Happy Birthday, Little Champion: Mini Cooper 50th Anniversary
One cause for good cheer in 2011 is the 50th anniversary of the Mini-Cooper. Be they original Austin or Morris, reconstituted Rover or even overblown BMW machines, few cars have brought such panache to motor sport or, for that matter, the supermarket car park.
At the Mini’s launch in 1959 the celebrated racer and journalist Paul Frere discovered that the basic car possessed astonishing dynamic abilities. Even with a thunderous 34bhp from its 848cc engine, Frere found that the Mini could generate higher cornering forces than contemporary Formula 1 machines – and set the wheels in motion for bigger things.
All this is hardly surprising when you think that the Mini’s creator, Alec Issigonis, is right up there in the pantheon of great designers alongside Ferdinand Porsche, Colin Chapman and Gordon Murray. A devout minimalist, like his fellow legends, the dynamic excellence of Issigonis designs stemmed from his pre-war experimentation with lightweight racing cars.
His humble Morris Minor looked like perfectly inoffensive transport for village vicars, but was a finely-balanced machine beloved by drivers such as Stirling Moss, Jack Brabham and Bruce McLaren when getting from A to B. Next to the understated Minor, the Mini was a firecracker – and once John Cooper experienced its remarkable agility an idea was born.
Issigonis was sceptical to begin with, fearing that nobody would want to buy a souped-up shopping car. His caution was well-founded, as in its first few years very few people wanted to buy the Mini at all – it was over-engineered, under-priced and selling poorly. Cooper was convinced, however, and all the more so when he thought of putting it into competition.
With all of 55bhp from its long-stroke 997cc engine, disk brakes, SU carbs and a racer’s choice of gear ratios the Cooper transformed the Mini – albeit not yet into a winner. It was the arrival of the new, young head of the British Motor Corporation’s competition department, Stuart Turner, which galvanized John Cooper’s plaything into a racing and rally star.
Under the eagle eye of Turner, the Mini-Cooper gained a 1071cc engine in time for the 1963 Tour de France, when Paddy Hopkirk and his new car – 33 EJB – enthralled a huge French TV audience with coverage of his battle against the mighty Ford Falcons to claim third overall. By the time they crossed the line, Frenchmen were heading to their local BMC dealers in droves, leading a surge in sales worldwide, while bigger things were ahead for Hopkirk and 33 EJB.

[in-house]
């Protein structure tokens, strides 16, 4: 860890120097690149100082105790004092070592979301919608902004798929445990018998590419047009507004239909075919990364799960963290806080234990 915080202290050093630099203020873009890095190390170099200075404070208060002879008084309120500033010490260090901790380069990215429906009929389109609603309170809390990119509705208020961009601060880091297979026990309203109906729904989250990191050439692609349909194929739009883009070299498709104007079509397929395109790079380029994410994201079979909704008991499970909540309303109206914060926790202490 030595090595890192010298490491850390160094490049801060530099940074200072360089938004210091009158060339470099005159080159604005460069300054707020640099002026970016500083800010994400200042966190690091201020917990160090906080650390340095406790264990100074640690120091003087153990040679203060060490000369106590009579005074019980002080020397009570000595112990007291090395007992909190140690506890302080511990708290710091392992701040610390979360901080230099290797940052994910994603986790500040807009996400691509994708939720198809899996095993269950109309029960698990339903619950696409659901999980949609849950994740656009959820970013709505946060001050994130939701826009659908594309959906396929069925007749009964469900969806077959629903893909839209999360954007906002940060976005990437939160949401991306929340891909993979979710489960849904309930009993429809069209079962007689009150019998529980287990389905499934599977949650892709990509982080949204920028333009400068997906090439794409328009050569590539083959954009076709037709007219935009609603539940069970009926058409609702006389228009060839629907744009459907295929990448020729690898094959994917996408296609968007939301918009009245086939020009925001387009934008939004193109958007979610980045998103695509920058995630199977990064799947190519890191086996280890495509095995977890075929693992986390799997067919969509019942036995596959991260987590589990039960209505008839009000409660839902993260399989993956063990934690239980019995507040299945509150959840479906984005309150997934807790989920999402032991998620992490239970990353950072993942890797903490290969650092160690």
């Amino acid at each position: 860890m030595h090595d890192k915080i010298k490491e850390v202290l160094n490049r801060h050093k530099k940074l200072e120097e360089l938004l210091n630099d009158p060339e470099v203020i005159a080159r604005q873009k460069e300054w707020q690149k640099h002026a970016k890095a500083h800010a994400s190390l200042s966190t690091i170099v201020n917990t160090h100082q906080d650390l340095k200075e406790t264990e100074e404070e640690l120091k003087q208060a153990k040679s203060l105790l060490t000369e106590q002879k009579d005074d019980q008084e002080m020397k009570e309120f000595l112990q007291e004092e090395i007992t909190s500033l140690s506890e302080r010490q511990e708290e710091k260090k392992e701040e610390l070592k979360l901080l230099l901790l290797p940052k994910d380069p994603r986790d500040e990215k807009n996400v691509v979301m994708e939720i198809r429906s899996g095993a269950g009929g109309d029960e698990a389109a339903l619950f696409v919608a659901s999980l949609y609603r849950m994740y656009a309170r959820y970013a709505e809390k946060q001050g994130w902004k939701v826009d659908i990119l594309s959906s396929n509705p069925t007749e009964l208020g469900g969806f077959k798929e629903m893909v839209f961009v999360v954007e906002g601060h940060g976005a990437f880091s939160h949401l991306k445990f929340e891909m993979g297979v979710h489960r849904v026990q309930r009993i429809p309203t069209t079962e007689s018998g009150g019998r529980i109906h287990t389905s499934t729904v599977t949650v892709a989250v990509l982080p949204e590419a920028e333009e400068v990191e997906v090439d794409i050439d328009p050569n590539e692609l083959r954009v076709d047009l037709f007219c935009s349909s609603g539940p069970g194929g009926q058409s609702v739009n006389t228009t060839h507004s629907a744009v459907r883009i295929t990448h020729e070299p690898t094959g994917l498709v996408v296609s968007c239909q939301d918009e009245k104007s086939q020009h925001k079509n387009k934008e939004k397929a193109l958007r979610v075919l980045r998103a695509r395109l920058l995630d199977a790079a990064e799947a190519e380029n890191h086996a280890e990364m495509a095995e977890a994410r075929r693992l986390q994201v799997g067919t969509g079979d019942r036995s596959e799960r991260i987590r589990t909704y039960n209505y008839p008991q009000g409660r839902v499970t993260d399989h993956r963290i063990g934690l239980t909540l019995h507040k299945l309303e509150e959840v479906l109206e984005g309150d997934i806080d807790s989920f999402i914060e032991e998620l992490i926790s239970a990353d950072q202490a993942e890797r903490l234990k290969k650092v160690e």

The 1964 Monte Carlo Rally was Turner’s masterclass. With his squad of flying Finns, Stirling’s little sister Pat Moss and the ebullient Hopkirk, there was real strength and depth. Turner also had the BBC on board, with former fighter pilot and much-loved presenter Raymond Baxter driving a standard car, reporting both his and the team’s progress live throughout the event. Hopkirk and 33 EJB duly won – and the rest of the Mini-Cooper story began.
Four victories on the road in Monte Carlo crowned a career which brought victories in the RAC Rally, Coupe des Alpes and in touring car racing around the world. With a choice of four engines to fit any kind of regulations and disciplines the Mini-Cooper was ubiquitously competitive, the star of the show and driving a huge boost in Mini sales.
Although the Mini-Cooper was becoming uncompetitive by 1968, it simply refused to die. Not when it was replaced on the production line by the 1275GT in the Seventies. Not throughout the neon-hued consumerism of the Eighties. Eventually Cooper pastiches were brought out – ‘limited edition’ versions of the bog standard car in two-tone paint – but what people wanted was a real Cooper.
Sure enough in 1990 a warmed-up ‘Cooper RSP’ appeared, leading to the reinstatement of Mini Coopers as top-of-the-range retro chic. They were chintzy where their forebears had been Spartan, but they were Coopers nonetheless.
Tellingly the last of all the 5,387,862 Minis to be built rolled off the line as a Cooper on October 4 2000. Less than a year later, however, BMW’s own über-kitsch replacement, the MINI, rolled out to a fanfare and was headed by a new range of Cooper models.
In 2011 MINI returns to front-line competition in the WRC with the gargantuan 4×4 Countryman model, which one enterprising Dutch motor magazine has proven will fit a 1961 Cooper inside. New BMW MINI is everything that Issigonis would hate – impractical and showy – but it’s a runaway success. With its two-tone touchy-feelyness the Cooper remains king as an iPhone on wheels.
It’s probably the best thing that could be hoped for 50 years after the Mini-Cooper burst into the world. We may as well be on another planet but let us raise a glass to that little gem of 1961: happy birthday, you little champion.
by Nick Garton